7. A triangular rivet is the inserted into the hole and it is then set and shaped with a pair of specially designed tongs

It is step number seven that gives the lapped joint of the link its characteristic shape. Care must be taken to ensure that the link is not flattened too much, otherwise there will not be enough material for the tongs to adequately shape. As you can see, there’s nothing magical, or mysterious about this shape. It was common to almost all mail of German manufacture. We first begin to see it in the late 13th/early 14th centuries. The reason(s) behind this are not clear. It could be that it was just simply an aesthetically pleasing look that came about by accident. Italian mail didn’t have it, nor did Scandinavian however. This could indicate then that it was a regional characteristic.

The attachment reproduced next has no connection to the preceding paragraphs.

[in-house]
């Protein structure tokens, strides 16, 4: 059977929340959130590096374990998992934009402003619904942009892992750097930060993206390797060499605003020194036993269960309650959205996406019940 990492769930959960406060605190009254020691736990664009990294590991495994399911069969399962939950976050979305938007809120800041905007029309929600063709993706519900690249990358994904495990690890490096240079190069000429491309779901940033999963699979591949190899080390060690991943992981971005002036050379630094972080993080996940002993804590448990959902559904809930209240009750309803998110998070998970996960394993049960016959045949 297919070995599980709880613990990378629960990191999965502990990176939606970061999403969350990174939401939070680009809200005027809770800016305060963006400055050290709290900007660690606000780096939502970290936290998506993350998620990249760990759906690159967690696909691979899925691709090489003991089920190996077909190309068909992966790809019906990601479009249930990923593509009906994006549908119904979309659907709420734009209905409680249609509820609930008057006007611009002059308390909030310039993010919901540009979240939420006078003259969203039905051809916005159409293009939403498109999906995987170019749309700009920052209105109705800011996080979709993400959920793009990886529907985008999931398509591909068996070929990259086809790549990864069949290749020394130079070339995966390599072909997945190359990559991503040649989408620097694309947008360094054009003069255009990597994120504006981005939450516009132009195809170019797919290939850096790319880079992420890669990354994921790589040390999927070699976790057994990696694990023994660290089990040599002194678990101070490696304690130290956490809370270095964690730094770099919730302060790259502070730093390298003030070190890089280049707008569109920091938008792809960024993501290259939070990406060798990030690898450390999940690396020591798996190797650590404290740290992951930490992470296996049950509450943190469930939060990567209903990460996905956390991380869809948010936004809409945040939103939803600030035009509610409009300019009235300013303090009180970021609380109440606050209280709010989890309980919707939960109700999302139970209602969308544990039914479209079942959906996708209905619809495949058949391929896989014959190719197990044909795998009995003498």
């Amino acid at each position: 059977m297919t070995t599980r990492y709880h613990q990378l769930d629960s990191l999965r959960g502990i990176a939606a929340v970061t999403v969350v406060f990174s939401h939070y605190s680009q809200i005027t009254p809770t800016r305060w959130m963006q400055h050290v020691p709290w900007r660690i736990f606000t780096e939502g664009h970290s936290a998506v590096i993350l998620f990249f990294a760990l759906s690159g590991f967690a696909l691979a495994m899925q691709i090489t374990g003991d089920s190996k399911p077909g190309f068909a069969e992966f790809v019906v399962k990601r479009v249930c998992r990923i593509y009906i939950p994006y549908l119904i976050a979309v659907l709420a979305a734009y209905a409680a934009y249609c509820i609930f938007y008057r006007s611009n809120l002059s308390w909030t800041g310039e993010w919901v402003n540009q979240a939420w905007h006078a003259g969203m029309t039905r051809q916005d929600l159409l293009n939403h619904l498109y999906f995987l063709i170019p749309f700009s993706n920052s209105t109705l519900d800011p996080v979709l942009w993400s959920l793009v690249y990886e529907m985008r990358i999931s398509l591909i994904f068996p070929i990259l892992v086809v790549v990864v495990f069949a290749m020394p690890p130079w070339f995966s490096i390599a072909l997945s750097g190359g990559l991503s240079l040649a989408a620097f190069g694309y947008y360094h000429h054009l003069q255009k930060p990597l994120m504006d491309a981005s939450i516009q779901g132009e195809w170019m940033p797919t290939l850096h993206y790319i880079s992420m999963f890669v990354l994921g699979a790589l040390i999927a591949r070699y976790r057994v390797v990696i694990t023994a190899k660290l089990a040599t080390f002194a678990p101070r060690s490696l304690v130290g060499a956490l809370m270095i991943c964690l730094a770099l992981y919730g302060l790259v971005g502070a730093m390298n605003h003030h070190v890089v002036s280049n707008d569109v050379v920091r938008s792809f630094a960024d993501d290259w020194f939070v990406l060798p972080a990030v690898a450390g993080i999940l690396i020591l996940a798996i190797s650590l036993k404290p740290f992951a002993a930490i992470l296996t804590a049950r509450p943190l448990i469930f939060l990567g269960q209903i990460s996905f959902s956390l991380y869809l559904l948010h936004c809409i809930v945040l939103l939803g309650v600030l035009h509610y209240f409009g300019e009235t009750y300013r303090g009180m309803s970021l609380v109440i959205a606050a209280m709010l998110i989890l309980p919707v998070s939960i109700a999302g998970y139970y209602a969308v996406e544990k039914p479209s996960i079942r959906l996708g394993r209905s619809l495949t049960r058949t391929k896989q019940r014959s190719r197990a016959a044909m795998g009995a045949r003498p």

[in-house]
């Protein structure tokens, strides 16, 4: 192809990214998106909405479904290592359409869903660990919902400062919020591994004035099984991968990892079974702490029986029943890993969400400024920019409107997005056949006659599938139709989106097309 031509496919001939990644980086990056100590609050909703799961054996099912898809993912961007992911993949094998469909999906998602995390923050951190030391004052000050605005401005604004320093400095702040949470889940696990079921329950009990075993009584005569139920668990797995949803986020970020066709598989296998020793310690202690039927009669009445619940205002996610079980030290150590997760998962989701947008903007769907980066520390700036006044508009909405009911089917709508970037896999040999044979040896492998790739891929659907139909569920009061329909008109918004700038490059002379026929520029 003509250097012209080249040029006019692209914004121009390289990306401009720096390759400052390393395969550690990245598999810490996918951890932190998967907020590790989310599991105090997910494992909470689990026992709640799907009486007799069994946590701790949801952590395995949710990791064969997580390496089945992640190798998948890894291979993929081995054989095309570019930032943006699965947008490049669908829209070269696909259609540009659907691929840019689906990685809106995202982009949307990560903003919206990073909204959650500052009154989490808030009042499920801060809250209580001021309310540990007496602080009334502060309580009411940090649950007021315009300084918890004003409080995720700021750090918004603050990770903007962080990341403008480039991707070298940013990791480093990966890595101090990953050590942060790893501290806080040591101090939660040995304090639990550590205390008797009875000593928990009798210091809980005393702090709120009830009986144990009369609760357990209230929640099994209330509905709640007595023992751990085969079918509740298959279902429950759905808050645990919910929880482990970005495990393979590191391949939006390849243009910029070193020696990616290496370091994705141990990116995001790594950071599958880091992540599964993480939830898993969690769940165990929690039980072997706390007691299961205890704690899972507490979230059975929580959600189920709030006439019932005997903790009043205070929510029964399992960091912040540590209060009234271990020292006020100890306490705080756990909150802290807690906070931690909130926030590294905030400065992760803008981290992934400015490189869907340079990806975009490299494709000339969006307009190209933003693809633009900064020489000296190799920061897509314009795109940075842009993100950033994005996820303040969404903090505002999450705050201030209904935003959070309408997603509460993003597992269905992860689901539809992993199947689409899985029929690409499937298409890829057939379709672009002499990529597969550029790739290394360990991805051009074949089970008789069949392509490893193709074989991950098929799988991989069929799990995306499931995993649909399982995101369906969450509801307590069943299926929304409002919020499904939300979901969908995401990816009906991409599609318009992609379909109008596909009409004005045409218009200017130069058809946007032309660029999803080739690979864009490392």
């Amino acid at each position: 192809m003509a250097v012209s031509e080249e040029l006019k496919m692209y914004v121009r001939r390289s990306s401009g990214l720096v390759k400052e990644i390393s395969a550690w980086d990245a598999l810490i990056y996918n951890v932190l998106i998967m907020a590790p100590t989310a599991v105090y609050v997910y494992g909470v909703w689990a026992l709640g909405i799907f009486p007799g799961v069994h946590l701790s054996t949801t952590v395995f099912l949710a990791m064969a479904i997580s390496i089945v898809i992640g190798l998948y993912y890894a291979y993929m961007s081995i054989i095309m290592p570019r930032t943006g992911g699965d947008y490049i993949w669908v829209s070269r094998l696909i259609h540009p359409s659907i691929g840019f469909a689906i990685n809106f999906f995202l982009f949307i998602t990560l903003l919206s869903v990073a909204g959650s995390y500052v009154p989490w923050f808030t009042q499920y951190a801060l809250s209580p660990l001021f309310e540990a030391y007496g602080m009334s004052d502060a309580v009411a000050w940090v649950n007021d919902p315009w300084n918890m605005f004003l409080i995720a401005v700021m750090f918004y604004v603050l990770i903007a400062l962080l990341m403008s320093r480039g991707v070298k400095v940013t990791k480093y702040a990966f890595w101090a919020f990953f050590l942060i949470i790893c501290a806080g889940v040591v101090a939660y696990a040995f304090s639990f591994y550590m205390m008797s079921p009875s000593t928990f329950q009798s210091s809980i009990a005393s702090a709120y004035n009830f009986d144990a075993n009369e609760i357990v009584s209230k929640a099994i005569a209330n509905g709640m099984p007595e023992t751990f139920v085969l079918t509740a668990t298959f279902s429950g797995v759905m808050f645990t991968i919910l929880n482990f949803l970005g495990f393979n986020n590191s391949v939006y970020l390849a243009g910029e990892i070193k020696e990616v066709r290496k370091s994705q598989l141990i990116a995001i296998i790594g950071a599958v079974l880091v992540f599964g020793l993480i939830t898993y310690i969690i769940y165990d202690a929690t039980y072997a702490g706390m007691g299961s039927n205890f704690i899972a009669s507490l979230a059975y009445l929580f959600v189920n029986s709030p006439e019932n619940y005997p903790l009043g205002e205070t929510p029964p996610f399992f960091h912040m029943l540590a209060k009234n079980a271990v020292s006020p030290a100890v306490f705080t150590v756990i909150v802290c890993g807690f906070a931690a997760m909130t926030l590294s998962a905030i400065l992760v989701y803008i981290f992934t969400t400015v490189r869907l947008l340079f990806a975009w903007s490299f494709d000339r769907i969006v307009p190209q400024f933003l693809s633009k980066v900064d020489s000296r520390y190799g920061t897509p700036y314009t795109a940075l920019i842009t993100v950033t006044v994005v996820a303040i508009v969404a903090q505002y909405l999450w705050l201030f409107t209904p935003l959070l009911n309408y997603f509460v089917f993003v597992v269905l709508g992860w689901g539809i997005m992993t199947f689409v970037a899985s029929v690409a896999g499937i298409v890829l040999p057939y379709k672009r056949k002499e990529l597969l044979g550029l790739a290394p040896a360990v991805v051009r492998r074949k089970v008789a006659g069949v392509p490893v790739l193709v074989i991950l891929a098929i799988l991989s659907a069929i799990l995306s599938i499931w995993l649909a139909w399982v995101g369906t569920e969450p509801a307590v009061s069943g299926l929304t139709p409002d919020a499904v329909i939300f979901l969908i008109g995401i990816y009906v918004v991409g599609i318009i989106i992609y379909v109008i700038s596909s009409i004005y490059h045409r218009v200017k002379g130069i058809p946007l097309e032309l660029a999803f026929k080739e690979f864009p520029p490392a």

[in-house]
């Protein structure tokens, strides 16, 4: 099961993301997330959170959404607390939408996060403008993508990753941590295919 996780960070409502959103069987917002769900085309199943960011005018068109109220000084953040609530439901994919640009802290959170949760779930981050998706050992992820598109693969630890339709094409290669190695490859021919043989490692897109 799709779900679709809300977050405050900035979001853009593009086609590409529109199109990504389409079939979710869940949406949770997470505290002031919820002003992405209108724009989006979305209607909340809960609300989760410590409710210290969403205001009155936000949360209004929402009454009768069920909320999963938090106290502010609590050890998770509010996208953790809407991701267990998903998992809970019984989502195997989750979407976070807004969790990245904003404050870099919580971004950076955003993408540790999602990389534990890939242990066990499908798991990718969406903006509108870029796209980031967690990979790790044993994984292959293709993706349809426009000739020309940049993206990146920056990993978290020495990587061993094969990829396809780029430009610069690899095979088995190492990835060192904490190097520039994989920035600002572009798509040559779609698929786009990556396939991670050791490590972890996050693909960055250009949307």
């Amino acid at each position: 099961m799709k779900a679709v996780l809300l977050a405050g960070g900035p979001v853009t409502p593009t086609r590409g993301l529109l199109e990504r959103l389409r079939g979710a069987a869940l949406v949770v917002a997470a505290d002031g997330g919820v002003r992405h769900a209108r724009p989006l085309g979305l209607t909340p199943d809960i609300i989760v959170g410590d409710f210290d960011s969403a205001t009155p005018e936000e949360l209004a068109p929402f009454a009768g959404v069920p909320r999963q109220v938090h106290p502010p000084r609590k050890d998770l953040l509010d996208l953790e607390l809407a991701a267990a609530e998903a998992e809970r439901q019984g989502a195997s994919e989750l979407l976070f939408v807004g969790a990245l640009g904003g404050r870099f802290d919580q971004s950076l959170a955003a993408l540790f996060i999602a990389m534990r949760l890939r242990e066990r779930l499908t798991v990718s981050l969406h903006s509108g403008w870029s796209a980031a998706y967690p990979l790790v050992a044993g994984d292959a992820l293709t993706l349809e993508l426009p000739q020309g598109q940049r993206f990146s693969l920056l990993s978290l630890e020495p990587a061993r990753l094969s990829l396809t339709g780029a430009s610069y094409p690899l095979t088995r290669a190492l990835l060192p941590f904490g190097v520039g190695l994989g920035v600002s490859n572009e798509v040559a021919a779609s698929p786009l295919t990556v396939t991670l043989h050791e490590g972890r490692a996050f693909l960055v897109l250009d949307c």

With the incredible amount of mail that was manufactured in the various German areas during the 14th and 15th centuries that shared this feature, it would not be surprising if there was a tool-maker that specialized in making mail tongs. We know that mail-makers were distinct from link-makers. Is it such a stretch then to think that they would both purchase their tools from a craftsmen who specialized in that trade?

Fig. 2 – 14th century coif, Edinburgh, Scotland

Fig. 3 – 14th century shirt crafted in N├╝rnberg, now in the Musee de l’Armee, Paris, France.